Richmond Exchange for Woman's Work [card]
The Exchange for Woman’s Work, founded in 1883, was part of the Woman’s Exchange movement started in Philadelphia in 1832. Exchanges were popular places for women in hardship to sell goods on consignment without working publicly, a social taboo at the time.
Some Exchanges still operate, and while the Richmond Exchange closed in 1955, it launched several female-owned businesses including Sally Bell’s Kitchen, still in business. Its founders—Elizabeth Lee Milton and Sarah Cabell Jones—met through the Richmond Woman’s Exchange.
This depot for the exhibition and sale of the handiwork of needy women has always on hand an assortment of dainty crochetted and knitted goods, toilet sets, fancy and plain needle-work and painting, besides delicious home-made biscuit, cake, jellies, pickles, beef-tea, and delicacies for the sick.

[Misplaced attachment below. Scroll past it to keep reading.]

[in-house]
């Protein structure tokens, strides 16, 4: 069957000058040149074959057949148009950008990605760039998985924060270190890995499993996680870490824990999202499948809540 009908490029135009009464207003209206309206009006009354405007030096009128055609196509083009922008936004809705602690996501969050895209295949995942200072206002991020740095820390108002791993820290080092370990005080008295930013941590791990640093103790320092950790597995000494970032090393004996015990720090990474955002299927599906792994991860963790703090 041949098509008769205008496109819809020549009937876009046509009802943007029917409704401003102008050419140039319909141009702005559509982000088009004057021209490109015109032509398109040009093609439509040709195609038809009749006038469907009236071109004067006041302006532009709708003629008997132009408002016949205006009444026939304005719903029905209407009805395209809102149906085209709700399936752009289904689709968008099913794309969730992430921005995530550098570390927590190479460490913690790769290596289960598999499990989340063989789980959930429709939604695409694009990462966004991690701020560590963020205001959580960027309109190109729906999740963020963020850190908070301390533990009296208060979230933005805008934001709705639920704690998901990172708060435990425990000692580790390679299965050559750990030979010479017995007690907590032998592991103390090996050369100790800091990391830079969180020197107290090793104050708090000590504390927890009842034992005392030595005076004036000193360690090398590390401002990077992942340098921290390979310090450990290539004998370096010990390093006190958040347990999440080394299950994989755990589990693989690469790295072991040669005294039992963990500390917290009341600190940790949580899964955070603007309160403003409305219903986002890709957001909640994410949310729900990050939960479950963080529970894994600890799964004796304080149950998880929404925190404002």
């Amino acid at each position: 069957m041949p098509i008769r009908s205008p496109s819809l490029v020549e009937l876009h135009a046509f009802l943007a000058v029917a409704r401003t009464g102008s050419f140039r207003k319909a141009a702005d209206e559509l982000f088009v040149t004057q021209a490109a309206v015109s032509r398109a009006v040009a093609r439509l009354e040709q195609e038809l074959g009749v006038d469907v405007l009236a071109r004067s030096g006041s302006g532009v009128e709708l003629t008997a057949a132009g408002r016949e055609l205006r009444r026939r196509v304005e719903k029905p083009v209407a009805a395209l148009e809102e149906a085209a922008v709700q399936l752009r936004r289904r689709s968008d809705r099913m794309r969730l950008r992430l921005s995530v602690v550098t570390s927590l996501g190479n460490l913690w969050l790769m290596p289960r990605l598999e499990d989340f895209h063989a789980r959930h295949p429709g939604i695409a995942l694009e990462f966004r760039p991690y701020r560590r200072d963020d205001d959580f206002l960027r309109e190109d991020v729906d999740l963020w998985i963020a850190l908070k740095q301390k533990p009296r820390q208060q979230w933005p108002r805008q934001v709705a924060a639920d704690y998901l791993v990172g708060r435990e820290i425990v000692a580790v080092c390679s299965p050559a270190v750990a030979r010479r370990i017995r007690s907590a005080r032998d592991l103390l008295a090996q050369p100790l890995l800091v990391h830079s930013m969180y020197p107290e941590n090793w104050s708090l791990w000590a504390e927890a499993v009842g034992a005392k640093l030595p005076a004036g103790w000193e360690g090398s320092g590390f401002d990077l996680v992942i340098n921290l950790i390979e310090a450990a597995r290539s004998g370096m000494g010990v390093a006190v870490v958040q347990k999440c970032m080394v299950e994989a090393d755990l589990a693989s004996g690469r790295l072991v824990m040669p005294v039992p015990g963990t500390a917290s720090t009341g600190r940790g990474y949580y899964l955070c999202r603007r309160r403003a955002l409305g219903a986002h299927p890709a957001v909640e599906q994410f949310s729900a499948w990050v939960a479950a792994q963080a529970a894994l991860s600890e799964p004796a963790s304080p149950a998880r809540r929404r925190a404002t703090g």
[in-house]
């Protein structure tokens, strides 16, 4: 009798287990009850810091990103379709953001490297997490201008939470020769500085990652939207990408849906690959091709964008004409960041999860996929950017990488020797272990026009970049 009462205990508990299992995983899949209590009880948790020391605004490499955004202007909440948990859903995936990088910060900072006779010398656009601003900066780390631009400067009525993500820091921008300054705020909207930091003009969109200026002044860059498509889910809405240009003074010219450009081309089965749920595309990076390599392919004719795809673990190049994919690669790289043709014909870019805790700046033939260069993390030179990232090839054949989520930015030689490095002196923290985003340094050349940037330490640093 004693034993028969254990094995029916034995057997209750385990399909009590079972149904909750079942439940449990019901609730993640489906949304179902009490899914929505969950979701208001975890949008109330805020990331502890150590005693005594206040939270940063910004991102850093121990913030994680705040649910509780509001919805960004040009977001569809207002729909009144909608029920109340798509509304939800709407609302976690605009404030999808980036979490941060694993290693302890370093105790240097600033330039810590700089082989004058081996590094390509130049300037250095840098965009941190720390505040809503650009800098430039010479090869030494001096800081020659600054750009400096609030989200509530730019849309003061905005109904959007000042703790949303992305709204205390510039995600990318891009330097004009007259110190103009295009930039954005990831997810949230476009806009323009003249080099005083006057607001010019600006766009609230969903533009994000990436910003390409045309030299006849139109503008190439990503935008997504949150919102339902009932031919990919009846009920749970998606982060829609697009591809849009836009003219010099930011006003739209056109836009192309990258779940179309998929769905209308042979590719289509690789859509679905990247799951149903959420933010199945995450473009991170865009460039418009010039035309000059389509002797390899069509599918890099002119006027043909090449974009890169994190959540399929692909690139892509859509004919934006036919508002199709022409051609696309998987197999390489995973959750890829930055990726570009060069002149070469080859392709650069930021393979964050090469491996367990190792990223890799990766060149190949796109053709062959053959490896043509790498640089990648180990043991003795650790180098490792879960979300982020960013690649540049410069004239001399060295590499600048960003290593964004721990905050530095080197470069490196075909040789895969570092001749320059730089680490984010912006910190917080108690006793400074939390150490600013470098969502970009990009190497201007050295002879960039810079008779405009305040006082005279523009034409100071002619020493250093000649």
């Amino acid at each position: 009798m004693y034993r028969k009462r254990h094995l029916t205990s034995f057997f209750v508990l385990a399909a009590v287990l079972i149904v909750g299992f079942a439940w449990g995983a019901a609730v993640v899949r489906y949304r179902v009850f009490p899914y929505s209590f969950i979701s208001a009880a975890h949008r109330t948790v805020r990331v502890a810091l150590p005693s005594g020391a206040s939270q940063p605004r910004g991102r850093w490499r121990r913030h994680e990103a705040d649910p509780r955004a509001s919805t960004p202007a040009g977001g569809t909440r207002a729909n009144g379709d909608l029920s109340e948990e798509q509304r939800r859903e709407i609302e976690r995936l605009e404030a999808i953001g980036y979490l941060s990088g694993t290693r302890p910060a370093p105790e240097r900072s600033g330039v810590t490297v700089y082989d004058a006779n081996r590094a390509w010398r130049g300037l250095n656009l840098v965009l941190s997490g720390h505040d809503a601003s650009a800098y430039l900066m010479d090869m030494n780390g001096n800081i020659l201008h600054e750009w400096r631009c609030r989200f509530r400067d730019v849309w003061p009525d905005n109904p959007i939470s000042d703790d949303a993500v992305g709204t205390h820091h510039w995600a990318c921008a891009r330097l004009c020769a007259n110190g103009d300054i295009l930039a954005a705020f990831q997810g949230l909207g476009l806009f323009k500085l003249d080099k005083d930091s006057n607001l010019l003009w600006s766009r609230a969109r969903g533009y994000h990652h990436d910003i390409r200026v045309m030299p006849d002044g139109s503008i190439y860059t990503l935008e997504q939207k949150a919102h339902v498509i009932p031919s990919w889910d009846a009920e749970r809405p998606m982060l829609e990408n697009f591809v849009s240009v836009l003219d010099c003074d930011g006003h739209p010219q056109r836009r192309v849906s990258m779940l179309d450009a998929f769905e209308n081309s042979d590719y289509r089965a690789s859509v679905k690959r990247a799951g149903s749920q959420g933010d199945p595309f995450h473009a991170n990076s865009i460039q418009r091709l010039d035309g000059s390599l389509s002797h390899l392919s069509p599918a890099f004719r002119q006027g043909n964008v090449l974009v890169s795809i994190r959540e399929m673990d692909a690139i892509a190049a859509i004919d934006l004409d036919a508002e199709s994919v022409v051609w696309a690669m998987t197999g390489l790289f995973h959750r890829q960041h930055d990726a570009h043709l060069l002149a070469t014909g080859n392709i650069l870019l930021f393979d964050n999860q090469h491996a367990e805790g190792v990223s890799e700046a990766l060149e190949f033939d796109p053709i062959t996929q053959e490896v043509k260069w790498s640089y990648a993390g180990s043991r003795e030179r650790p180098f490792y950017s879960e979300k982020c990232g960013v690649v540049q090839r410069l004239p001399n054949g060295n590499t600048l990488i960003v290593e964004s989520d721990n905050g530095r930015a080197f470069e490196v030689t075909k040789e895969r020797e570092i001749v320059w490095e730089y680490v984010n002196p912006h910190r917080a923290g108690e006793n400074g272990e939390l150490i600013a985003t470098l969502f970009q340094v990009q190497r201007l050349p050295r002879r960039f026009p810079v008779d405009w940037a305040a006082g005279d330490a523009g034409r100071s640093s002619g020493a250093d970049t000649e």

Strangers in the city may here find suitable souvenirs of their visit, and at the same time assist a deserving class of workers.
Manuscripts, Call Number Mss1 K2588 a 117-123, Library of the Virginia Museum of History and Culture, Virginia Historical Society
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Acknowledgement of the Virginia Historical Society as a source is requested.
Sander, K. W. (1998). The Business of charity: The woman's exchange movement, 1832-1900. Urbana: University of Illinois
Jones, D. G. (2001). A box lunch. Richmond, Va.: D. Jones.
Federation of Woman's Exchanges
Richmond Exchange for Woman's Work, Social Welfare History Image Portal